Immigration Practice News

Volume 2, Issue 3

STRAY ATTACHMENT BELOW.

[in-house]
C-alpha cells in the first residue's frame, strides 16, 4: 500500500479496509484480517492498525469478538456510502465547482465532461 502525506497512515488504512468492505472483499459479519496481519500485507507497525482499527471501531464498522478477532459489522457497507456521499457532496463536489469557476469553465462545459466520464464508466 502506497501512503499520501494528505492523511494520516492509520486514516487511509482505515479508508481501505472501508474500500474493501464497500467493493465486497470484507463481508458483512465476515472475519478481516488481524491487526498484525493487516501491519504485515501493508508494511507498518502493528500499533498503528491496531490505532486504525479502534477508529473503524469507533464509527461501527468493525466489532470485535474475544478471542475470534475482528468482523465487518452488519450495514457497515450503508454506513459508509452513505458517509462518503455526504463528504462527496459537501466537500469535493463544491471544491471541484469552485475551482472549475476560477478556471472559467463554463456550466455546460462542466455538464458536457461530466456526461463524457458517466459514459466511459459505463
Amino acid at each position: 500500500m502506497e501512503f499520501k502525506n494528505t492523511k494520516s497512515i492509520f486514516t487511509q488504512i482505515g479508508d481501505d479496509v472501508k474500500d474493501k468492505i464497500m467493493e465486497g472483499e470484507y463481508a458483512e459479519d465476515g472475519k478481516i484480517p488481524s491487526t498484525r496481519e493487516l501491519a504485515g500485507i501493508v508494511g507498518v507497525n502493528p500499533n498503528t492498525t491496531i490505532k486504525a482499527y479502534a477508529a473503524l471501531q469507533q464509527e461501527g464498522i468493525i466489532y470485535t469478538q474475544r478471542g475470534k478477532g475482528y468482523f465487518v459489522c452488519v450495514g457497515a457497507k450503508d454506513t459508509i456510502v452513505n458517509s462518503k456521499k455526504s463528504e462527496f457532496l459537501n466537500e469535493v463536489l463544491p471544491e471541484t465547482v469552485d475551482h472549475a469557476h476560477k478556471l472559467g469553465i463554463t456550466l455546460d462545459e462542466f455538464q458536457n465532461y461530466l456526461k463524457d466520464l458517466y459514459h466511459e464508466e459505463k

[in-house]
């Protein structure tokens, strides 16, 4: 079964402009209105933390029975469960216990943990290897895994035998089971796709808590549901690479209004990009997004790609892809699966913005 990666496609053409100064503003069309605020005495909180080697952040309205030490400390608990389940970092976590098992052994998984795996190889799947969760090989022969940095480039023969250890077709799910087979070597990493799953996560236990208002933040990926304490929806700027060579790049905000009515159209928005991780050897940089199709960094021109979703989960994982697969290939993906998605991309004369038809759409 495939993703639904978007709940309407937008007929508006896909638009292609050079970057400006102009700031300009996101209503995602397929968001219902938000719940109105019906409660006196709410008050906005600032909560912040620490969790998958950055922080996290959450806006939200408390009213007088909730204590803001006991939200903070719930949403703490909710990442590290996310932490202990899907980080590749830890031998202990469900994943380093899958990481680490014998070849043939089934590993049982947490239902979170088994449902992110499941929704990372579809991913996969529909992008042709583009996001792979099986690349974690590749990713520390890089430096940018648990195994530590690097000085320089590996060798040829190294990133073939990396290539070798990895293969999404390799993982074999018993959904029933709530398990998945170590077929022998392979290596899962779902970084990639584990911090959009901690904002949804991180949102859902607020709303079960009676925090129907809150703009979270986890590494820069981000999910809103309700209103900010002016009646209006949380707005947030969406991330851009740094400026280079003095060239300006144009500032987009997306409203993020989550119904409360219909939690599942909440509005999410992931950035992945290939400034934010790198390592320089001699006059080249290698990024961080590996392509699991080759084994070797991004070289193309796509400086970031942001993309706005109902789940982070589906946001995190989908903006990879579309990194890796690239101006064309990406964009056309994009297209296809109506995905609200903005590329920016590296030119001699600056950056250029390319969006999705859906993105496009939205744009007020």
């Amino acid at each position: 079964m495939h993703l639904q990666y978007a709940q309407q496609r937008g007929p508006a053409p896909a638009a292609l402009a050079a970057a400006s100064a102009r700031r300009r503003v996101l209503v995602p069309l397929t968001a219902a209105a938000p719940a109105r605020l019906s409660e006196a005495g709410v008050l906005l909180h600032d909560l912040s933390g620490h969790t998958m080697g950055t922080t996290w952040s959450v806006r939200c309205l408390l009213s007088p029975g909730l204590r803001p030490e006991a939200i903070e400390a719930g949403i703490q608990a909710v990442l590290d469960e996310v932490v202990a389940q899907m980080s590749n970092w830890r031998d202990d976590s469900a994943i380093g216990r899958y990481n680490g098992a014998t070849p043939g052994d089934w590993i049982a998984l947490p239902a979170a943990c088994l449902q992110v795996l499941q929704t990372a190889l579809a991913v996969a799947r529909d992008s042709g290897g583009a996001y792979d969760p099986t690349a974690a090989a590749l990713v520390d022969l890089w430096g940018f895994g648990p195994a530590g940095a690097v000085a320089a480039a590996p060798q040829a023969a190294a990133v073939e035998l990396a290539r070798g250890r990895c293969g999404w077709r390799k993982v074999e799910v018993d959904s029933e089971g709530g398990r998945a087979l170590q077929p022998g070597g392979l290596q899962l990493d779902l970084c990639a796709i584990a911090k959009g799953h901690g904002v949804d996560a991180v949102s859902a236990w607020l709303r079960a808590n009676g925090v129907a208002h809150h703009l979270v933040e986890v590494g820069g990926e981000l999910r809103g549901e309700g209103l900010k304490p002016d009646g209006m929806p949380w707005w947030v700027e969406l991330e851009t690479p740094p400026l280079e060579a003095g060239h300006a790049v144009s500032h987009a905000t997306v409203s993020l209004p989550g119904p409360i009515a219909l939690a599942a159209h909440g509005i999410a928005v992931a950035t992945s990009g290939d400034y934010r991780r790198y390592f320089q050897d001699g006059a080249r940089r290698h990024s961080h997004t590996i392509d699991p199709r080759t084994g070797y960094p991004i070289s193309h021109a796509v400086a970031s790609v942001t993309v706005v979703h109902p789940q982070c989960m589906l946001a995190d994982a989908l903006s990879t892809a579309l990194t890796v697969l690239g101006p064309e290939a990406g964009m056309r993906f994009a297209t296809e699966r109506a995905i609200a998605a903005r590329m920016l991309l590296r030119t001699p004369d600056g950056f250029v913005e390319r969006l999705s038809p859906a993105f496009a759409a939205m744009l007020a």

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Planning for Death and Disability 2I By Lisa Helen York I hate to be the one to break the news to you— lawyers don’t live forever. At some point in your legal career, it is likely you will face a disability that will prevent you from practicing or worse, you will die. So, what do solo practitioners need to do to prepare for the inevitable? Te American Bar Association’s (ABA) Standing Committee on Ethics and Professional Responsibility tackled this issue in a formal opinion titled “Disposition of Deceased Sole Practitioners’ Client Files and Property.” Solo practitioners have a fiduciary duty to protect their clients’ interests even aſter the practitioners die. You may think, “What does it matter to me, if I’m dead?” Well, it matters to your family, friends and colleagues who will have to handle your affairs aſter you are gone. If you do not have a plan in place, the State Regulatory Board will step in and wind-up your affairs for you. Terefore, every solo practitioner should have a “Death and Disability Plan.” Here are some key elements of a good plan: 1I Appoint an “assisting” attorney to handle your affairs. In deciding who to appoint and how to structure the relationship you need to figure out some keys issues in advance: Do you want your assisting attorney to take over your practice or wind-up your practice? Who does your assisting attorney represent —you or your clients? What happens if your assisting attorney discovers that you have made some serious errors that would need to be reported to your State bar? How are you going to pay your assisting attorney? Make sure that you have all the important information (bank accounts, will, passwords, how to access your office, who to call for help/ information, etc.) organized and in a place that is accessible to your assisting attorney. Make sure your assisting attorney knows where this information is located. Introduce your family, staff, and friends to your assisting attorney and have them exchange contact information. A great resource for helping you gather and organize this information is the book, Being Prepared: A Lawyer’s Guide for Dealing with Disability or Unexpected Events by L. Cohen & D. Cohen (ABA 2008). 3I 4I 5I 6I Maintain an up-to-date office procedure manual that includes the following information: how to conduct a conflicts check; calendar deadlines; generate client contact and status lists; where to find open and closed files, financial records, bank information; and how to access voicemail, computer, locked cabinets, etc. Communicate your “death and disability plan” to your clients, and get authorization to disclose confidential information to your assisting attorney in your fee agreement or engagement letter. Stay on-top of administrative matters (especially before you leave on vacation) including: calendaring deadlines, filing documents, case notes, time records and billing. Have draſt client letters ready to go. 7I 8I 9I Draſt a will and update it regularly. Maintain life and disability insurance. Make sure your family and assisting attorney are aware of these policies and provide them with the key information on who to contact and how to file a claim. Review and revise your plan annually. 10I Keep your assisting attorney informed of changes. It is easy to procrastinate preparing a death and disability plan because it is natural to avoid thinking about death. However, once you have your plan in place you will spend less time worrying about what will happen to your practice when something happens to you and more time enjoying the time you have leſt! Lisa Helen York is a solo practitioner in Denver, Colo., who hopes her extraordinary clients will discover the path to eternal life while eradicating all disease, thus rendering the need for such planning obsolete. 2

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